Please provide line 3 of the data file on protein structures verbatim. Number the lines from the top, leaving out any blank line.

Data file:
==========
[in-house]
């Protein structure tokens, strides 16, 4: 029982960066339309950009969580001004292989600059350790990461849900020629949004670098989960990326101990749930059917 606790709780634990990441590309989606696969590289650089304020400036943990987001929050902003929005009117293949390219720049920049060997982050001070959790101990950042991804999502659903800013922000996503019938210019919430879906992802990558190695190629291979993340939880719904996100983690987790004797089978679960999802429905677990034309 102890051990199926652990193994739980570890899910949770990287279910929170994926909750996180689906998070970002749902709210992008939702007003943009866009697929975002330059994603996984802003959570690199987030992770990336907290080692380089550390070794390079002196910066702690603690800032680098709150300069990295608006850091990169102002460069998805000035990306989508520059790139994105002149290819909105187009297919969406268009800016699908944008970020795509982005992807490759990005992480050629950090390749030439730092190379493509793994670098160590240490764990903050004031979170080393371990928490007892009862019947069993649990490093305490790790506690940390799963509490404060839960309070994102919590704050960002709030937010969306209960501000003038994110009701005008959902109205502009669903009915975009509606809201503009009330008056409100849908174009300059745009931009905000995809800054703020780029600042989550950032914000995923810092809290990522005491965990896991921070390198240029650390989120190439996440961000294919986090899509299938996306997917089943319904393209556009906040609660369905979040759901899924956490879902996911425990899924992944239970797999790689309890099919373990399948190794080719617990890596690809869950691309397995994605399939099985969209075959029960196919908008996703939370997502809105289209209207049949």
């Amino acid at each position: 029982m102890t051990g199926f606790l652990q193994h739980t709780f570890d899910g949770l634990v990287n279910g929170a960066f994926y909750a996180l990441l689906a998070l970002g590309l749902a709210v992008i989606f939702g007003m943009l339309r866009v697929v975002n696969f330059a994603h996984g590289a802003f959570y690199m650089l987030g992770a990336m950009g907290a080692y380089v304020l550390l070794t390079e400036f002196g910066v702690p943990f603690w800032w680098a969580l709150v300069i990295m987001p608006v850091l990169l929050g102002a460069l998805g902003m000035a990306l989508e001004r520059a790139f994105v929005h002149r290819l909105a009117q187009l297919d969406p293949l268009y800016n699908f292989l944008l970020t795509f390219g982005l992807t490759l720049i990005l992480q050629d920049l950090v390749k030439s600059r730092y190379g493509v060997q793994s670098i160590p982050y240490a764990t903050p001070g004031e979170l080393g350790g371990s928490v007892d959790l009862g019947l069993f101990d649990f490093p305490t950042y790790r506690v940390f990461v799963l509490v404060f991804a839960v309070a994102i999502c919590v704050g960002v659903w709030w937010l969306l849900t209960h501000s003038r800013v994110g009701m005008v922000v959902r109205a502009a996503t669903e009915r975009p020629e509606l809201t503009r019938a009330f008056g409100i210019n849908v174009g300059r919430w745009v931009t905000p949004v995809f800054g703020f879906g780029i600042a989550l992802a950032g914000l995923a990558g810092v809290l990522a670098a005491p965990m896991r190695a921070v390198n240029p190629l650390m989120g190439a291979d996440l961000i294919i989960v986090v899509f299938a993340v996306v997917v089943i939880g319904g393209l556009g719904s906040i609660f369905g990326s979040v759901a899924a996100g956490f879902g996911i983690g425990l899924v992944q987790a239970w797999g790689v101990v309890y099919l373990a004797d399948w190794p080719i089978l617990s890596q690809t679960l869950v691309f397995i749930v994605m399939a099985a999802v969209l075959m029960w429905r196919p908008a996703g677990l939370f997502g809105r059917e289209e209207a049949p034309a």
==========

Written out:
């Amino acid at each position: 029982m102890t051990g199926f606790l652990q193994h739980t709780f570890d899910g949770l634990v990287n279910g929170a960066f994926y909750a996180l990441l689906a998070l970002g590309l749902a709210v992008i989606f939702g007003m943009l339309r866009v697929v975002n696969f330059a994603h996984g590289a802003f959570y690199m650089l987030g992770a990336m950009g907290a080692y380089v304020l550390l070794t390079e400036f002196g910066v702690p943990f603690w800032w680098a969580l709150v300069i990295m987001p608006v850091l990169l929050g102002a460069l998805g902003m000035a990306l989508e001004r520059a790139f994105v929005h002149r290819l909105a009117q187009l297919d969406p293949l268009y800016n699908f292989l944008l970020t795509f390219g982005l992807t490759l720049i990005l992480q050629d920049l950090v390749k030439s600059r730092y190379g493509v060997q793994s670098i160590p982050y240490a764990t903050p001070g004031e979170l080393g350790g371990s928490v007892d959790l009862g019947l069993f101990d649990f490093p305490t950042y790790r506690v940390f990461v799963l509490v404060f991804a839960v309070a994102i999502c919590v704050g960002v659903w709030w937010l969306l849900t209960h501000s003038r800013v994110g009701m005008v922000v959902r109205a502009a996503t669903e009915r975009p020629e509606l809201t503009r019938a009330f008056g409100i210019n849908v174009g300059r919430w745009v931009t905000p949004v995809f800054g703020f879906g780029i600042a989550l992802a950032g914000l995923a990558g810092v809290l990522a670098a005491p965990m896991r190695a921070v390198n240029p190629l650390m989120g190439a291979d996440l961000i294919i989960v986090v899509f299938a993340v996306v997917v089943i939880g319904g393209l556009g719904s906040i609660f369905g990326s979040v759901a899924a996100g956490f879902g996911i983690g425990l899924v992944q987790a239970w797999g790689v101990v309890y099919l373990a004797d399948w190794p080719i089978l617990s890596q690809t679960l869950v691309f397995i749930v994605m399939a099985a999802v969209l075959m029960w429905r196919p908008a996703g677990l939370f997502g809105r059917e289209e209207a049949p034309a």